Skip to content   Skip to footer navigation 

Apple iPad 9th generation review

This standard 10.2-inch tablet is faster and doubles the basic storage – and you'll get it for the same price.

Ninth generation Apple iPad on a green background
Last updated: 17 February 2022

CHOICE verdict

Apple's ninth-generation of its "standard" 10.2-inch iPad looks outwardly the same, but inside are some welcome upgrades. The processor has gone up a generation to the A13 Bionic chip and the storage starting point has doubled to 64GB for the Wi-Fi-only model ($499). While the rear camera remains at 8MP, the front camera gets a huge upgrade to 12MP – up from the 1.2MP in the previous generation. Apple's cheapest iPad is now a far more useful tool for video conferencing. Despite the improvements, the price remains the same as the previous model. This "basic" ninth-gen iPad is Apple's best value (and best-selling) tablet (and there's nothing wrong with basic when basic is this good).

Price: From $499

Ninth generation Apple iPad with keyboard and pencil

The optional extra Smart Keyboard and Apple Pencil make the iPad a competitive laptop alternative.

We tried out the highest-spec version of this iPad courtesy of Apple. Our test model was the 256GB Wi-Fi and Cellular version, with optional Smart Keyboard ($235) and first-generation Apple Pencil ($145). All up this pushes the cost to $929. 

While the iPad Air and iPad Mini have emulated the look of the iPad Pro, the standard iPad is the only member of the family that keeps the traditional look, with the "chin" at the bottom housing the front-facing home button with Fingerprint ID for sign-in security, and connectivity is still via Lightning cable.

The entry-level storage capacity gets a very welcome boost to 64GB (double last year's model) and you can choose the second option up of 256GB for $729. Adding 4G LTE cellular capability to either model is another $200 (not 5G, as with the iPad Pro and iPad Mini).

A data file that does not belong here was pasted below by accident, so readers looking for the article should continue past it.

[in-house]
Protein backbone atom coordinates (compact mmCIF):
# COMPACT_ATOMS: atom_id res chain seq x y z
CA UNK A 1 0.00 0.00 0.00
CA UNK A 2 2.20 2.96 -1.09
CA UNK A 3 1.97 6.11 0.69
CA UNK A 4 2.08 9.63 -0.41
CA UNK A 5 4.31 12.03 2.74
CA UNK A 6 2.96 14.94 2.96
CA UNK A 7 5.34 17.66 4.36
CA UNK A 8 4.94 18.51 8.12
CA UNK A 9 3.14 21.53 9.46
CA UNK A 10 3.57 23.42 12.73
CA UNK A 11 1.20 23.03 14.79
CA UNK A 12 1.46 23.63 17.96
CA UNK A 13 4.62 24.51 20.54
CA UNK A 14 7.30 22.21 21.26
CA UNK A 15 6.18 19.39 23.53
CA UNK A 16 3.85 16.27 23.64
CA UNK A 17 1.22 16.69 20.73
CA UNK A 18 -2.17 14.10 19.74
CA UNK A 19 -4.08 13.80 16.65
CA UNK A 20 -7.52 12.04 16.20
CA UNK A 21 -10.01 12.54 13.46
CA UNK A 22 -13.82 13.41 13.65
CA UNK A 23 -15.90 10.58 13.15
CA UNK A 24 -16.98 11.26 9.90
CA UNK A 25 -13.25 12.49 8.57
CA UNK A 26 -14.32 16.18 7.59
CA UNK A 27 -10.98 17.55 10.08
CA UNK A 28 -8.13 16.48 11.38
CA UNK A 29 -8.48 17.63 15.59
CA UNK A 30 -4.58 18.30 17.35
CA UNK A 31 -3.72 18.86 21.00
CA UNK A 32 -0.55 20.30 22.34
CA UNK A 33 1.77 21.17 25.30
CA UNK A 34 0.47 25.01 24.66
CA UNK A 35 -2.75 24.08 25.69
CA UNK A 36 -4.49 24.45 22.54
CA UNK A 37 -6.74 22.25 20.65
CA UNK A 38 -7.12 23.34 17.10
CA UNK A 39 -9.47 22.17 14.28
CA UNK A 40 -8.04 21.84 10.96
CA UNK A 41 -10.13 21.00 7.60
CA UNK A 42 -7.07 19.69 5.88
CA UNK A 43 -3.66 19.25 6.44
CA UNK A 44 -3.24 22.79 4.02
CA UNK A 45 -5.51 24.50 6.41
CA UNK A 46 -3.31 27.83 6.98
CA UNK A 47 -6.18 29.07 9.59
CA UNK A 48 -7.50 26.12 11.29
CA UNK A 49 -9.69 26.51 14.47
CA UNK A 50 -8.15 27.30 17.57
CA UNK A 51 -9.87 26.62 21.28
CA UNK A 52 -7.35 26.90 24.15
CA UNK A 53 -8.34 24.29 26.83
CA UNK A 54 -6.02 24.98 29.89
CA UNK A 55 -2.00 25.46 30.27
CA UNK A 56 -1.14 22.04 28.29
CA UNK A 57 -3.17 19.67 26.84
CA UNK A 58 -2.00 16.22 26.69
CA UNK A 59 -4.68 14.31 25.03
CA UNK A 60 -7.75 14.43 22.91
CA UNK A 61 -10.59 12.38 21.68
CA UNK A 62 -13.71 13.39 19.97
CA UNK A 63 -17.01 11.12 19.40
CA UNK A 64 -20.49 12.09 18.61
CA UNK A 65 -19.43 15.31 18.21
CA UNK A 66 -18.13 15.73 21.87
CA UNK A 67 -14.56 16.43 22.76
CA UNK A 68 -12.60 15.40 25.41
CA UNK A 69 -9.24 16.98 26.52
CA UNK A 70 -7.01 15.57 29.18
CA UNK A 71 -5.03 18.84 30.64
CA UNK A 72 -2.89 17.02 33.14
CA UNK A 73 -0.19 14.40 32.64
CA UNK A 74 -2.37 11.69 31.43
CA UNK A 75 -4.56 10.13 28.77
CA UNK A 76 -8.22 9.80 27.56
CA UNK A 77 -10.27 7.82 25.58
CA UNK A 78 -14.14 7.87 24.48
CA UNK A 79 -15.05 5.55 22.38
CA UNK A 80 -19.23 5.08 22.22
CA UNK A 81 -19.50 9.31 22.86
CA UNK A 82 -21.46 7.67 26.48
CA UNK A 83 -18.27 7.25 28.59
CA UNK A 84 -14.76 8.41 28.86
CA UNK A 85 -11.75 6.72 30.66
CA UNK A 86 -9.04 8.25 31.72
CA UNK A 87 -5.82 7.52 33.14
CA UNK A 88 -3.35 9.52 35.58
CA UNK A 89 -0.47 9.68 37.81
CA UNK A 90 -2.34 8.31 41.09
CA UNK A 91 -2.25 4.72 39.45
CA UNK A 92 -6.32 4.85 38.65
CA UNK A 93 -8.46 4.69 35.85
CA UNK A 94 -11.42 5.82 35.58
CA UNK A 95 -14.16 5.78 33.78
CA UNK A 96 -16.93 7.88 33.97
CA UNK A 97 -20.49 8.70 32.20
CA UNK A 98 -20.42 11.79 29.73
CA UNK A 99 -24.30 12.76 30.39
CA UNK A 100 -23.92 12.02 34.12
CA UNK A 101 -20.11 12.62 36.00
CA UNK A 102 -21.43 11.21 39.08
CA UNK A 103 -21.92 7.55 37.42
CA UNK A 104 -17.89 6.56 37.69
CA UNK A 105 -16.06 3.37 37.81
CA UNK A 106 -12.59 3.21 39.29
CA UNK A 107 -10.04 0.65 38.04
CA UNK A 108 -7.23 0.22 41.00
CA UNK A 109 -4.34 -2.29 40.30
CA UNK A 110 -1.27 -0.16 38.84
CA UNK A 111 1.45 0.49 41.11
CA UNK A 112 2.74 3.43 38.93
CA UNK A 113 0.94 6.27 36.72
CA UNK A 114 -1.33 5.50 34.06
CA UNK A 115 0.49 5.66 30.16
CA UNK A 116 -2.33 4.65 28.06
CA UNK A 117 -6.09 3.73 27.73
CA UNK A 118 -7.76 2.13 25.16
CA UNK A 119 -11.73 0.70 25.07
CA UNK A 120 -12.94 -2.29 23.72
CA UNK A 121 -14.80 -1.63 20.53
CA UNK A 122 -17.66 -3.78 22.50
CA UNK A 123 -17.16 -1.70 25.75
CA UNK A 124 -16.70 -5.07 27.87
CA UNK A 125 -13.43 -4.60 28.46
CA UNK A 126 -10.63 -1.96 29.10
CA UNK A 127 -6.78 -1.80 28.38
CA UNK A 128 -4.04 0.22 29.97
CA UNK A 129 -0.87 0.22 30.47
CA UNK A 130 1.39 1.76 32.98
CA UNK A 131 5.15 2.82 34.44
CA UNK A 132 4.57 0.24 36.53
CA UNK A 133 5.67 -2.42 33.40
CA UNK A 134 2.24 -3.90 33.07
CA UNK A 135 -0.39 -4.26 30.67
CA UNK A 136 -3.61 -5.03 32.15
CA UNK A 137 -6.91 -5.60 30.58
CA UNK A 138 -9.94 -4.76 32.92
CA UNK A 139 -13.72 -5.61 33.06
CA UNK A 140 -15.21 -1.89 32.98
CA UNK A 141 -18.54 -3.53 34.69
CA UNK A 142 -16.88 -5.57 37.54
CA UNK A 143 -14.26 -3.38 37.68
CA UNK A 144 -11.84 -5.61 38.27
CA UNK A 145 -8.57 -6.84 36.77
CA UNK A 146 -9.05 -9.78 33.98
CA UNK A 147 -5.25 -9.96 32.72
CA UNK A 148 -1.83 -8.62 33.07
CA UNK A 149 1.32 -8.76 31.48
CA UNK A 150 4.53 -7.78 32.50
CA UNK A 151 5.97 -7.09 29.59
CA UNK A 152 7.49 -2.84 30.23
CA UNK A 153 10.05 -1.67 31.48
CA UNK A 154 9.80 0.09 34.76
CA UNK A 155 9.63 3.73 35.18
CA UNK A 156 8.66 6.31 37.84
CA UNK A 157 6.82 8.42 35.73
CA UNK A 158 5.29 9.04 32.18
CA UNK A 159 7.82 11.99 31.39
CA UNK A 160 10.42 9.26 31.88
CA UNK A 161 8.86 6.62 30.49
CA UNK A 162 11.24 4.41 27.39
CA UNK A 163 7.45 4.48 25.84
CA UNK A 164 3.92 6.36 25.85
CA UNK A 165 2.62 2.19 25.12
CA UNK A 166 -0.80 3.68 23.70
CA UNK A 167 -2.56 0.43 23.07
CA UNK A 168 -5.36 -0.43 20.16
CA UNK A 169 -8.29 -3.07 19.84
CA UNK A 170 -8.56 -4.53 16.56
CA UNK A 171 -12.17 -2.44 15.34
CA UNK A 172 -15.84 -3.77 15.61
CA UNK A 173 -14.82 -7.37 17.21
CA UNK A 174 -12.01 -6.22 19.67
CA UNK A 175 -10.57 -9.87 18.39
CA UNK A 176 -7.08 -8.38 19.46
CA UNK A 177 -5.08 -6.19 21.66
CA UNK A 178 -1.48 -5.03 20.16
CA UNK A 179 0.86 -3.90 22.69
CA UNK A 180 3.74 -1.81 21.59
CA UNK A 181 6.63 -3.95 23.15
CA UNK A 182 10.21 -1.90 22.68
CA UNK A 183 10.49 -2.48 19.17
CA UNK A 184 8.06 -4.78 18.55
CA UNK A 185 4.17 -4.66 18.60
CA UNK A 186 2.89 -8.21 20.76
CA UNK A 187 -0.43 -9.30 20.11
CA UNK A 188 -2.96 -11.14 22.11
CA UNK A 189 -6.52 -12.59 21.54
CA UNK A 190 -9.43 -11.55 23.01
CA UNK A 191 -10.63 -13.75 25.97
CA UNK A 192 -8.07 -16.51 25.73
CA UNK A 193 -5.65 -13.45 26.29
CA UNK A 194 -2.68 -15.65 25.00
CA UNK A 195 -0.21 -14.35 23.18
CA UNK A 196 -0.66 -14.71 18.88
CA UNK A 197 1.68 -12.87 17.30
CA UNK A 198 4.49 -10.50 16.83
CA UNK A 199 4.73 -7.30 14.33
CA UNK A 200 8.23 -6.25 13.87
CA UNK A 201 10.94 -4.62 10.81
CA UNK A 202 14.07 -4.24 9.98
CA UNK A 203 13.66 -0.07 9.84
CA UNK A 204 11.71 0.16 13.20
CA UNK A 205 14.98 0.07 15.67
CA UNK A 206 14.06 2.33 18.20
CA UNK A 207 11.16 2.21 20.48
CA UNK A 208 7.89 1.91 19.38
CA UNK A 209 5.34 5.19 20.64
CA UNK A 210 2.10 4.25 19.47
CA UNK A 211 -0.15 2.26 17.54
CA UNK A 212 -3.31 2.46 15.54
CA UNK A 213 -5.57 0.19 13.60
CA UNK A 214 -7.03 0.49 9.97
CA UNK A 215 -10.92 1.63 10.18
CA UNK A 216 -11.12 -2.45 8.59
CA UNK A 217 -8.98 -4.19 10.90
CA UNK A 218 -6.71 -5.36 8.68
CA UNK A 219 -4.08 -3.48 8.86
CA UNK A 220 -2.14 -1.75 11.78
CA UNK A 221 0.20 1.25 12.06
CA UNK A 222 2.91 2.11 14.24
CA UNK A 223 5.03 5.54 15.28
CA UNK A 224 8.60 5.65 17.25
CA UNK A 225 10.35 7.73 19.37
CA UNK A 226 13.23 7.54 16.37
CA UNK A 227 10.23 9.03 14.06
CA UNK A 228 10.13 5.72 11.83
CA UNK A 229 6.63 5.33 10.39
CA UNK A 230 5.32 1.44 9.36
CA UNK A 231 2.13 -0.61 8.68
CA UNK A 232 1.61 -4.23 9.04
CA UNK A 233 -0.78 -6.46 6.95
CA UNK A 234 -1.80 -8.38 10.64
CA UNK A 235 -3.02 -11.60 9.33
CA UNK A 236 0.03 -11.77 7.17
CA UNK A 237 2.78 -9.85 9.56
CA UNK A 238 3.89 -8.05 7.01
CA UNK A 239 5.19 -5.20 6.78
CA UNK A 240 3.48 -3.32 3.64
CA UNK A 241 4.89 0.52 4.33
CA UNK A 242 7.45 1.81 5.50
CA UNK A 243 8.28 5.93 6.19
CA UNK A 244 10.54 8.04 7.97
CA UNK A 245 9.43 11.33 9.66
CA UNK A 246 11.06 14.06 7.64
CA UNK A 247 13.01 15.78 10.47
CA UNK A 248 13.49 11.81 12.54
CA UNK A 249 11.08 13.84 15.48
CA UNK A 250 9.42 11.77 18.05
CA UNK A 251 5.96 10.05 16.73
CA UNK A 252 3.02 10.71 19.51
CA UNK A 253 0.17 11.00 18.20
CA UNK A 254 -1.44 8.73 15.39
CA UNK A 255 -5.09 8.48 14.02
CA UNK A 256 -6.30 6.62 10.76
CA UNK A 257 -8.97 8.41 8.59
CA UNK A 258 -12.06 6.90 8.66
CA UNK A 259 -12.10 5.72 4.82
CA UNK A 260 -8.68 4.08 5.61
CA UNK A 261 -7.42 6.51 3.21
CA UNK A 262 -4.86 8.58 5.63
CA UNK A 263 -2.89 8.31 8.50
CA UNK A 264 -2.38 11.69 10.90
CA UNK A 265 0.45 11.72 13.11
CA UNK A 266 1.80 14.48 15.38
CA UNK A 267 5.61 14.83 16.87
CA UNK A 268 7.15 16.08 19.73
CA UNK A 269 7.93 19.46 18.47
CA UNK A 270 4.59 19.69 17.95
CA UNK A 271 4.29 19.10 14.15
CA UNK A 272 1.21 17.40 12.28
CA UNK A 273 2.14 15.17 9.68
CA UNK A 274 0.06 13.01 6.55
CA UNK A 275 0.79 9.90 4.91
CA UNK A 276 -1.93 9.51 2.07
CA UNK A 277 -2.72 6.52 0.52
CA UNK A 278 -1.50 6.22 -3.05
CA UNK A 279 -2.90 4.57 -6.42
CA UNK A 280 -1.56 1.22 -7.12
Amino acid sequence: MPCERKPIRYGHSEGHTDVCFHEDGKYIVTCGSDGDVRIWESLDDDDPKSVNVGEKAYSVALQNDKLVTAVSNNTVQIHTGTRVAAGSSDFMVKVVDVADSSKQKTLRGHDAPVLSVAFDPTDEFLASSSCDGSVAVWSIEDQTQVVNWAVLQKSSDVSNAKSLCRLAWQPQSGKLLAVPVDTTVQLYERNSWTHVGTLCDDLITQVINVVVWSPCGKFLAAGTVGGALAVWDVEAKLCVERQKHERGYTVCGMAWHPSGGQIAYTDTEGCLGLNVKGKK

True Tone gives the screen a more natural look

The high-resolution (2160 x 1620 pixel) screen is very good, with excellent viewing angles, and has also been improved with the addition of Apple's True Tone feature for the first time on this model. This uses an ambient light sensor to automatically adjust the screen to more closely match the colour temperature of the room you're in. This gives the screen a more natural look meant to be more comfortable for the eyes, and is one of those subtle things that is welcome but which you soon happily take for granted.

The A13 Bionic chip is claimed to give a 20% boost in performance over the previous model, and the included Neural Engine handles a lot of the number crunching behind such things as iPadOS 15's new Live Text feature, which recognises words in images so you can select and copy them as editable text.

Apple iPads lined up

The standard iPad (second from right) is the lowest-cost and most popular member of the iPad family, which includes (from left) iPad Pro, iPad Air and iPad Mini (right).

"Ultra-wide" front-facing camera

A massive improvement in the front-facing camera means Apple's cheapest iPad now becomes a far more useful tool for video conferencing. The FaceTime camera, as Apple calls it, gets a tenfold jump in quality to an impressive 12MP (megapixels). 

This "ultra-wide" camera supports iPadOS 15's Center Stage feature, which pans around and keeps you in frame even when moving around, while the iPad remains stationary. It also adjusts automatically when others join the picture, zooming back to keep everyone in view. It's a fun and surprisingly useful feature, especially if you're presenting – almost as if you have your own cameraman calling the shots.

This iPad is the value pick of the family

As it's a full-size iPad, if you feel the need for a physical keyboard there's the optional ($235) Smart Keyboard. This hasn't changed in design, so it's still not backlit and there's still no built-in storage for the optional first-generation Apple Pencil ($145). This is now the only iPad that still uses the first-generation Apple Pencil, which needs to be plugged in to charge, unlike the magnetically-attached wireless charging second-generation Apple Pencil for the other iPad models. The optional Smart Cover (without keyboard) is $79.

The Apple Pencil has always worked well and still does, even though this model iPad doesn't have a fully laminated display screen, which you get on the pricier iPads. Still, this should be no issue for the average user – this iPad is the value pick of the bunch.

We care about accuracy. See something that's not quite right in this article? Let us know or read more about fact-checking at CHOICE.

Stock images: Getty, unless otherwise stated.